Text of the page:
‘Forget about it’ Martin Lewis says as he reveals sure-fire sign you WON’T get £1,000s compensation on car finance claim

MARTIN Lewis urged drivers to “forget about it” as he revealed a sure-fire sign you won’t be handed £1,000s in compensation over the car finance scandal.

The financial services watchdog, the Financial Conduct Authority (FCA), is investigating thousands of allegedly dodgy deals spanning more than a decade in the car finance scandal.

Martin Lewis shared the sure-fire sign you won't receive a pay-out


Martin Lewis shared the sure-fire sign you won’t receive a pay-outCredit: Getty

It follows claims that providers had falsely inflates the rate of interest applied to millions of car loans.

Now motorists, who believed they were wrongly sold a loan, between 2007 and 2021 have been urged to file a complaint.

Martin Lewis helpfully designed a complaint template for people to use, and it has now been accessed around 1,080,000 times.

The FCA has suggested around 40 per cent of finance deals could be affected – with an average payout of £1,100.

This potentially means a pot of around £490million could be owed to UK motorists already.

The Money Saving Expert said previously this could be “the second biggest reclaim payout in UK history” with potentially £10billion awarded.

But not all drivers have received the response they expected.

Speaking on Martin Lewis’ BBC podcast, the MSE heard from one man who was told by his car dealership that he was not eligible for a payout.

The confused customer asked Martin if this would still be the case when the FCA makes its final ruling – expected later this year.

Martin said: “Now for a regulated firm to say you didn’t have a DCA. Well first of all it’s good news, you weren’t mis-sold, you didn’t have the commission taken in that way.

“I think it is unlikely that firms would lie about it given the extremely high level of regulatory scrutiny that they are under.

“My honest view is if I were you at this point I’d fold up the piece of paper, put it in a drawer, get on with your life and forget about it.”

The MSE did say while there could have been a “data glitch” but that this would be very “unlikely”.

What is the FCA investigating and who is eligible for compensation?

What is being investigated?

The FCA announced in January that it would investigate allegations of “widespread misconduct” related to discretionary commission agreements (DCAs) on car loans.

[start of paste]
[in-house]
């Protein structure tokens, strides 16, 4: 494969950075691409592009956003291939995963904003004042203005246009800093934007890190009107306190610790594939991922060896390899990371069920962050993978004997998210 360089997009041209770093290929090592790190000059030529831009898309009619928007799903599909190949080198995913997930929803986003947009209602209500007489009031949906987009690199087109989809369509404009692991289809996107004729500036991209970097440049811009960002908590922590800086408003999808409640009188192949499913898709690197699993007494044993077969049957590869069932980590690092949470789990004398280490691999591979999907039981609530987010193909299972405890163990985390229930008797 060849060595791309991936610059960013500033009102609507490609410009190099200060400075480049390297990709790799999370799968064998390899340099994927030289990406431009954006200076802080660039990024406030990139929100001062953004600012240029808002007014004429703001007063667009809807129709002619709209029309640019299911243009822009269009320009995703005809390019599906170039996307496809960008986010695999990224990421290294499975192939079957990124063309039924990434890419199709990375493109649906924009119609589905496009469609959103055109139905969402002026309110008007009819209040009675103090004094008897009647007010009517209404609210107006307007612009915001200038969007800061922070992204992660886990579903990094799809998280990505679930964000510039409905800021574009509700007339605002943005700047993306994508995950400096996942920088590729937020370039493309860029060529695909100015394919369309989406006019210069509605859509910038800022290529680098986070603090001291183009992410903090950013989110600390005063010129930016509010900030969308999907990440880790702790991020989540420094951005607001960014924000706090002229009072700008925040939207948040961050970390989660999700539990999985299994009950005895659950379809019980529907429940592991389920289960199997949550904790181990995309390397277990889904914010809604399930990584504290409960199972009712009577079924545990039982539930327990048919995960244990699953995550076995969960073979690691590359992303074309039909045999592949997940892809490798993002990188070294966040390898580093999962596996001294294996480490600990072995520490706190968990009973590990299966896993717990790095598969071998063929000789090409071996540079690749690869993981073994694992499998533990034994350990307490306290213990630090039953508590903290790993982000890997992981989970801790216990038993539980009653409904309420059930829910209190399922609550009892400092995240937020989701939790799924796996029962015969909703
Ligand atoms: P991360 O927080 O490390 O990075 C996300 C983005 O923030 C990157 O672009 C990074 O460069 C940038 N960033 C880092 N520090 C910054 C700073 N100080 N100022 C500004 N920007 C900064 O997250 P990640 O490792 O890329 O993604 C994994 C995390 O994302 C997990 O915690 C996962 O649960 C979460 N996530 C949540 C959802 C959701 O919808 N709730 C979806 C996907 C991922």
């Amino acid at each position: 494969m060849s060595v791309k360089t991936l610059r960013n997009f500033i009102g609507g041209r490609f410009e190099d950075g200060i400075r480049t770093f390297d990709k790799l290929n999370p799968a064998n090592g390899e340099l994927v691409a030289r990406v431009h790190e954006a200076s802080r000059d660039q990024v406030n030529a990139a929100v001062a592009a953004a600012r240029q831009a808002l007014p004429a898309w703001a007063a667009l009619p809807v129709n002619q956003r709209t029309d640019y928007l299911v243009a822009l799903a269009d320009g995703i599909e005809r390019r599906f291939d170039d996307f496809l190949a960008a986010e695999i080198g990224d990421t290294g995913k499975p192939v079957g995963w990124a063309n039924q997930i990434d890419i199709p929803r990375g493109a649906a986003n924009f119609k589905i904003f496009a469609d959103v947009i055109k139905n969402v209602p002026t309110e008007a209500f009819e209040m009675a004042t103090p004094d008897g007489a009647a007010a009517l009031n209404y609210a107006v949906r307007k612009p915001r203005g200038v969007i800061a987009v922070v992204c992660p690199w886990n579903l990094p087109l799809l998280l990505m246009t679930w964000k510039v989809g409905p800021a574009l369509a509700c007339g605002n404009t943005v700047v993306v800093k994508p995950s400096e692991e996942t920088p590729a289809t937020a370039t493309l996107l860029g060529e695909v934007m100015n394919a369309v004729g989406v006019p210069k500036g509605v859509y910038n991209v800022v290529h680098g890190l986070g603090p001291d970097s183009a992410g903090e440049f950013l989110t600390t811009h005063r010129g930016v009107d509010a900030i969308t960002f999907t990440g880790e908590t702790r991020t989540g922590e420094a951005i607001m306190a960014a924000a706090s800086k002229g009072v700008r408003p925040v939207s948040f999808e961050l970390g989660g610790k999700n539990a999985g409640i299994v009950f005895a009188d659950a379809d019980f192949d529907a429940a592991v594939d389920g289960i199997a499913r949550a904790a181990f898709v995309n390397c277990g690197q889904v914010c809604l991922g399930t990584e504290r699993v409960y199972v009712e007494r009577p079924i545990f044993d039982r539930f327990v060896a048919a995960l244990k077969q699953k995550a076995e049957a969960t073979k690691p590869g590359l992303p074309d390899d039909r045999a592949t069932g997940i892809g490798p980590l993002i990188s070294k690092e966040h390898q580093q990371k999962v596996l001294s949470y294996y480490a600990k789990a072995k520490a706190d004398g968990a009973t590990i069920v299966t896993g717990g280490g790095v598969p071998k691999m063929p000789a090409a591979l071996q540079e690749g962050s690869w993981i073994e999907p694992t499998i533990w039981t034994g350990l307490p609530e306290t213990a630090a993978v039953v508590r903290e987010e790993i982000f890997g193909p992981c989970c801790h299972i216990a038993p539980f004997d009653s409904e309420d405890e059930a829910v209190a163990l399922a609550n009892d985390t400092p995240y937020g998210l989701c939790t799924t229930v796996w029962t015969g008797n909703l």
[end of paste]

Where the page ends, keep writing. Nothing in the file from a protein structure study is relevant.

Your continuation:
When you buy a car on finance, you are effectively loaned the value of the car while you pay it off.

These loans have interest payments charged on top of them and are often organised on behalf of lenders by brokers – usually the finance arm of a dealership.

These brokers earn money in the form of commission – a percentage of the interest payments on the loan.

DCAs allowed brokers to, to a certain extent, increase the interest rate on a loan, which in turn increased the amount of commission they received.

The practice was banned by the FCA in 2021.

Who is eligible for compensation?

The FCA estimates that around 40% of car deals may have been affected before 2021.

There are two criteria you must meet to have a chance at receiving compensation.

First, you must be complaining in relation to a finance deal on a motor vehicle (including cars, vans, motorbikes and motorhomes) that was agreed before January 28 2021.

Second, you must have bought the vehicle through a mechanism like Personal Contract Purchase (PCP) or Hire Purchase (HP), which make up the majority of finance deals and mean you own the vehicle at the end of the agreement.

Drivers who leased a car through something like a Personal Contract Hire, where you give the car back at the end of the lease, are not eligible.

You can check whether you might be owed money and submit a complaint using Martin Lewis’ free tool here.

How to submit a complaint

You can file a complaint to your loan provider directly and wait for an FCA report to be done.

And, you can make use of the free tool on MoneySavingExpert to see if you may be eligible and to draft a claim letter.

Martin previously urged people to check whether your provider has issued a receipt of acknowledgement, usually in the form of an email.

This will record the time that your complaint was received, upon which all subsequent deadlines are based.

If you receive a final response to your complaint before November 20 2024, you can appeal to the Financial Ombudsman within 15 months.

The final deadline to appeal is February 2026.

For those who are given a response after that date, the appeal window will be six months, meaning you would have to challenge it by May 2025.

It comes after Martin warned of “fob off” tactics from car firms and shared the four next steps in the compensation process.

What is a discretionary commission agreement and why might you be due money back?

A discretionary commission agreement (DCA) was a charge attached to certain types of car finance deals in the UK.

When you buy a car on finance, you are effectively loaned the value of the car while you pay it off.

These loans have interest payments charged on top of them and are often organised on behalf of lenders by brokers – usually the finance arm of a dealership.

The brokers earn money from a commission percentage of the interest paid on the loan.

Under DCAs, brokers were allowed to artificially increase the interest rate above what the market dictated in order to increase their own commission payments.

This practice was banned by the FCA in January 2021 but the watchdog believes that it could have resulted in millions of Brits overpaying on finance deals struck before then.

You can read more about the brewing compensation scandal, who is eligible and when and how to submit a complaint in our explainer on the subject.

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